JOHN HOWE, (1630-1705)
A History of Preaching
F. R. Webber

John Howe, whom Robert Hall declared to be "unquestionably the greatest of the Puritan divines," was born in Loughborough, Leics., where his father was a clergyman. The elder Howe was forced to flee to Ireland in order to escape the displeasure of Archbishop Laud. In 1641 the family returned to Lancashire, where the boy was educated. He attended Christ's College, Cambridge, and then Magdalen College, Oxford, from which he was graduated in 1650. At his ordination he was called, in 1654, to Great Torrington, Devonshire, as perpetual curate.

Edmund Calamy, the historian, gives us an account of the form of worship at Great Torrington, especially on fast days, and this is an interesting picture of a church service in Puritan times. The service began with a 15-minute prayer, at 9 a.m., then he expounded "a chapter or Psalm" for 45 minutes, then a prayer 60 minutes in length, then a sermon a full hour in length, then a third prayer 30 minutes in length. At the end of three and one-half hours, Howe allowed the congregation to sing for 15 minutes, during which time he retired for a little refreshment. He returned to the pulpit, prayed for an hour, then preached a second sermon an hour in length, and then prayed for 30 minutes. Then, at 4 p.m., after the congregation had been in church continuously for seven hours, the service was ended.

In 1656 John Howe went up to London, and while there Oliver Cromwell urged him to become his chaplain. Howe longed to return to Devon, but finally accepted the invitation, and preached at Whitehall for Oliver Cromwell, and then for his son Richard. After the fall of the latter, Howe returned to his congregation in Devon.

In 1662, at the Act of Uniformity, John Howe withdrew from the Church of England and became a Nonconformist, saying that there was little vital religion left in the State Church. He continued to preach in the homes of the people, however. Finally, in 1665 he took the Oxford Oath.

In 1671, on a trip to Ireland, his ship was detained for some days at Holyhead, Wales, because of contrary winds. Howe was invited by a local clergyman to preach for him. The word of his sermon spread through the town, and at the afternoon service, the congregation overflowed the church. On the following Sunday Howe was confined to his bed because of illness, but "there was a prodigious multitude gathered," hoping to hear him preach again. The resident pastor was terrified, and while the congregation waited, he went and urged Howe to preach. The latter arose from his sick bed and went to the church, and he himself declared later that never in his experience had he seen a congregation so greatly moved.

After his brief stay in Wales, Howe went to Antrim, where he served as chaplain to a nobleman, and preached in many places. In 1675 he was invited to London to preach to a dissenting congregation that gathered in Haberdasher's Hall. Troubles arose, and the Puritans were placed under restrictions. In 1686 Howe went to Utrecht, and preached to a congregation of English refugees there. A year later when religious toleration was restored in England by the Declaration of Indulgence, Howe returned to his native land. He died in 1705, declaring, "I expect my salvation, not as a profitable servant, but as a pardoned sinner." Of his work in the pulpit, Middleton says: "He could preach off-hand with as great exactness as many others upon the closest study. His sermons, which he always delivered without notes, were often of uncommon depth, especially at the beginning, but were plain in the sequel, and towards the close generally came home with great pungency to the consciences of the hearers. He had great copiousness and fluency in prayer. To hear him pray upon sudden emergencies might have abated the prepossession of those who venture to cavil at free prayer."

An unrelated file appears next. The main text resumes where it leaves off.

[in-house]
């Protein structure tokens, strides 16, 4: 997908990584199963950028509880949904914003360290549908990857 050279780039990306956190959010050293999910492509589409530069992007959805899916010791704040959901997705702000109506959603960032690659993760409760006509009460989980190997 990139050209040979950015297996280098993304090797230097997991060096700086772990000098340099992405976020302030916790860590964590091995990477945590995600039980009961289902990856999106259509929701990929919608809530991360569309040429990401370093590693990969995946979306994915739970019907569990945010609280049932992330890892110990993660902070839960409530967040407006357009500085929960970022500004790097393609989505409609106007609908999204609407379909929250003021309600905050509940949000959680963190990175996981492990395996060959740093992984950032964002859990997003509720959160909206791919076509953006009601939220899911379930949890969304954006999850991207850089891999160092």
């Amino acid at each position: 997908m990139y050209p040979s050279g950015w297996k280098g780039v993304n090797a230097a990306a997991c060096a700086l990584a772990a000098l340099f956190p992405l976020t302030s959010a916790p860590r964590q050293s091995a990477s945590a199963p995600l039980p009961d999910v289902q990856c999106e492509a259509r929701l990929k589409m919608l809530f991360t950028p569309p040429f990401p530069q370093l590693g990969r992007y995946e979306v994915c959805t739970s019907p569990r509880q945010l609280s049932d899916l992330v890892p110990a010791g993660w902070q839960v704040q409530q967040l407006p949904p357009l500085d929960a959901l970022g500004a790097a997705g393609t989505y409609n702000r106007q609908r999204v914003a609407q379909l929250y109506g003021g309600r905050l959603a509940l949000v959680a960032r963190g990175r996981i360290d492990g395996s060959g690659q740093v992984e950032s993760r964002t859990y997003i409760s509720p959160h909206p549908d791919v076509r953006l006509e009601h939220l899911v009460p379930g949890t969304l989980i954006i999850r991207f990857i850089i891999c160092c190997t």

Pattison says of him: "Howe's practical pastoral experience saved him from becoming a mere dreamer, and his reverent study of the Bible as a preacher delivered him from the vagueness of thought and phrase in which many of the Cambridge students lost track alike of the times and of the truth."

Robert Hall says: "I have learned far more from John Howe than from any other author I have ever read. There is an astonishing magnificence in his conceptions. He had not the same perception of the beautiful as of the sublime; hence his endless subdivisions. . . . There was, I think, an innate inaptitude in Howe's mind for discerning minute graces and (also) improprieties, and hence his sentences are often long and cumbersome. Still he was unquestionably the greatest of the Puritan divines." Three well-known editions of Howe's collected writings exist, and his biography was written by Rogers.

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